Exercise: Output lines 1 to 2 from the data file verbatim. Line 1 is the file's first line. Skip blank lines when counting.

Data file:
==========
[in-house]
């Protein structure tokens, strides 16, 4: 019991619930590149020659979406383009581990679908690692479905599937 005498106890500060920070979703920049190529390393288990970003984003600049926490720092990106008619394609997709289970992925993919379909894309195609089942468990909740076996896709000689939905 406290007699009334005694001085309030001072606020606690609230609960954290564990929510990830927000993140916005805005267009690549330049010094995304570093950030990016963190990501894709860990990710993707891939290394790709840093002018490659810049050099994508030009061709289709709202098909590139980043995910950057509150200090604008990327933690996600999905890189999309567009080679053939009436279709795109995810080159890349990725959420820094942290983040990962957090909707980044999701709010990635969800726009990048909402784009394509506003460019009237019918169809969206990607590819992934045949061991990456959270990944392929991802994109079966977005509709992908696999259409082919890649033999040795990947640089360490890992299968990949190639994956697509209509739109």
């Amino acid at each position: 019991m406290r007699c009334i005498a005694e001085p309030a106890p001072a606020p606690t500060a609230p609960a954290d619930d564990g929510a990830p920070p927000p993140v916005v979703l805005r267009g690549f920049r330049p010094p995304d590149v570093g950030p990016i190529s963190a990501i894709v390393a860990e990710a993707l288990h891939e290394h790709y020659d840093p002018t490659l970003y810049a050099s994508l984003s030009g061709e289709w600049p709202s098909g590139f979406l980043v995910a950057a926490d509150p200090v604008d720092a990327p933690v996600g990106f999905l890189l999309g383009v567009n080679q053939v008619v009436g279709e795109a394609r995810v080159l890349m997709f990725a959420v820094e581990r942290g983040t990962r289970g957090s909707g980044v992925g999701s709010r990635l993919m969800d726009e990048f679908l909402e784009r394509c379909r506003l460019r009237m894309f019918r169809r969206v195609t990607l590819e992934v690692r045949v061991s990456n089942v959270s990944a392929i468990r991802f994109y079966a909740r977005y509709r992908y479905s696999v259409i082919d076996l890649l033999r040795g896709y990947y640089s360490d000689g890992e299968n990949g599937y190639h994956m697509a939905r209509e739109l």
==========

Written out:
[in-house]
């Protein structure tokens, strides 16, 4: 019991619930590149020659979406383009581990679908690692479905599937 005498106890500060920070979703920049190529390393288990970003984003600049926490720092990106008619394609997709289970992925993919379909894309195609089942468990909740076996896709000689939905 406290007699009334005694001085309030001072606020606690609230609960954290564990929510990830927000993140916005805005267009690549330049010094995304570093950030990016963190990501894709860990990710993707891939290394790709840093002018490659810049050099994508030009061709289709709202098909590139980043995910950057509150200090604008990327933690996600999905890189999309567009080679053939009436279709795109995810080159890349990725959420820094942290983040990962957090909707980044999701709010990635969800726009990048909402784009394509506003460019009237019918169809969206990607590819992934045949061991990456959270990944392929991802994109079966977005509709992908696999259409082919890649033999040795990947640089360490890992299968990949190639994956697509209509739109």